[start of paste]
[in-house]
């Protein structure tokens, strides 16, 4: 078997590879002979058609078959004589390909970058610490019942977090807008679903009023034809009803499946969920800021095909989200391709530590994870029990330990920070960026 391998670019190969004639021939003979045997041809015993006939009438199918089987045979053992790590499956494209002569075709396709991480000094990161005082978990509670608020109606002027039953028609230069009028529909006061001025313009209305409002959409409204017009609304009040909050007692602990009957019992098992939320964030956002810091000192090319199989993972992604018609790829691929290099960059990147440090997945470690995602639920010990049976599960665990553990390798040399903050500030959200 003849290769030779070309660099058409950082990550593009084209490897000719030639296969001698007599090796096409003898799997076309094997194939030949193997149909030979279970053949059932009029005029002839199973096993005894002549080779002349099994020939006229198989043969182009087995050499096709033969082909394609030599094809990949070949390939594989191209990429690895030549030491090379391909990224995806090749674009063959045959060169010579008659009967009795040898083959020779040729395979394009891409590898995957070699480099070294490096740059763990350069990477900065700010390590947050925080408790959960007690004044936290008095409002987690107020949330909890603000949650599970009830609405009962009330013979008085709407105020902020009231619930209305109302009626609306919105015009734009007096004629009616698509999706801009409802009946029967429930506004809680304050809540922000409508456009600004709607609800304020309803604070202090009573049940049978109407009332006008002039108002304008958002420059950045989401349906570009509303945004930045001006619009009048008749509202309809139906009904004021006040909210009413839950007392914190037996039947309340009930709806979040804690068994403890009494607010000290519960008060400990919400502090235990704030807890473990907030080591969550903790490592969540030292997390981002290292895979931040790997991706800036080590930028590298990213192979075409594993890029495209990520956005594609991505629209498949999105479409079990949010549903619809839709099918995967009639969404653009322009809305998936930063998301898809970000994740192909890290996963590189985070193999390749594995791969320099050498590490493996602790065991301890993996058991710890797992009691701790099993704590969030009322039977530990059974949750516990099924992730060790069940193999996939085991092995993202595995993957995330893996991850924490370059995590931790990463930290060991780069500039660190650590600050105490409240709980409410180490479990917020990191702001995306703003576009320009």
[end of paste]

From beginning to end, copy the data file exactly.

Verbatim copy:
[in-house]
């Protein structure tokens, strides 16, 4: 078997590879002979058609078959004589390909970058610490019942977090807008679903009023034809009803499946969920800021095909989200391709530590994870029990330990920070960026 391998670019190969004639021939003979045997041809015993006939009438199918089987045979053992790590499956494209002569075709396709991480000094990161005082978990509670608020109606002027039953028609230069009028529909006061001025313009209305409002959409409204017009609304009040909050007692602990009957019992098992939320964030956002810091000192090319199989993972992604018609790829691929290099960059990147440090997945470690995602639920010990049976599960665990553990390798040399903050500030959200 003849290769030779070309660099058409950082990550593009084209490897000719030639296969001698007599090796096409003898799997076309094997194939030949193997149909030979279970053949059932009029005029002839199973096993005894002549080779002349099994020939006229198989043969182009087995050499096709033969082909394609030599094809990949070949390939594989191209990429690895030549030491090379391909990224995806090749674009063959045959060169010579008659009967009795040898083959020779040729395979394009891409590898995957070699480099070294490096740059763990350069990477900065700010390590947050925080408790959960007690004044936290008095409002987690107020949330909890603000949650599970009830609405009962009330013979008085709407105020902020009231619930209305109302009626609306919105015009734009007096004629009616698509999706801009409802009946029967429930506004809680304050809540922000409508456009600004709607609800304020309803604070202090009573049940049978109407009332006008002039108002304008958002420059950045989401349906570009509303945004930045001006619009009048008749509202309809139906009904004021006040909210009413839950007392914190037996039947309340009930709806979040804690068994403890009494607010000290519960008060400990919400502090235990704030807890473990907030080591969550903790490592969540030292997390981002290292895979931040790997991706800036080590930028590298990213192979075409594993890029495209990520956005594609991505629209498949999105479409079990949010549903619809839709099918995967009639969404653009322009809305998936930063998301898809970000994740192909890290996963590189985070193999390749594995791969320099050498590490493996602790065991301890993996058991710890797992009691701790099993704590969030009322039977530990059974949750516990099924992730060790069940193999996939085991092995993202595995993957995330893996991850924490370059995590931790990463930290060991780069500039660190650590600050105490409240709980409410180490479990917020990191702001995306703003576009320009």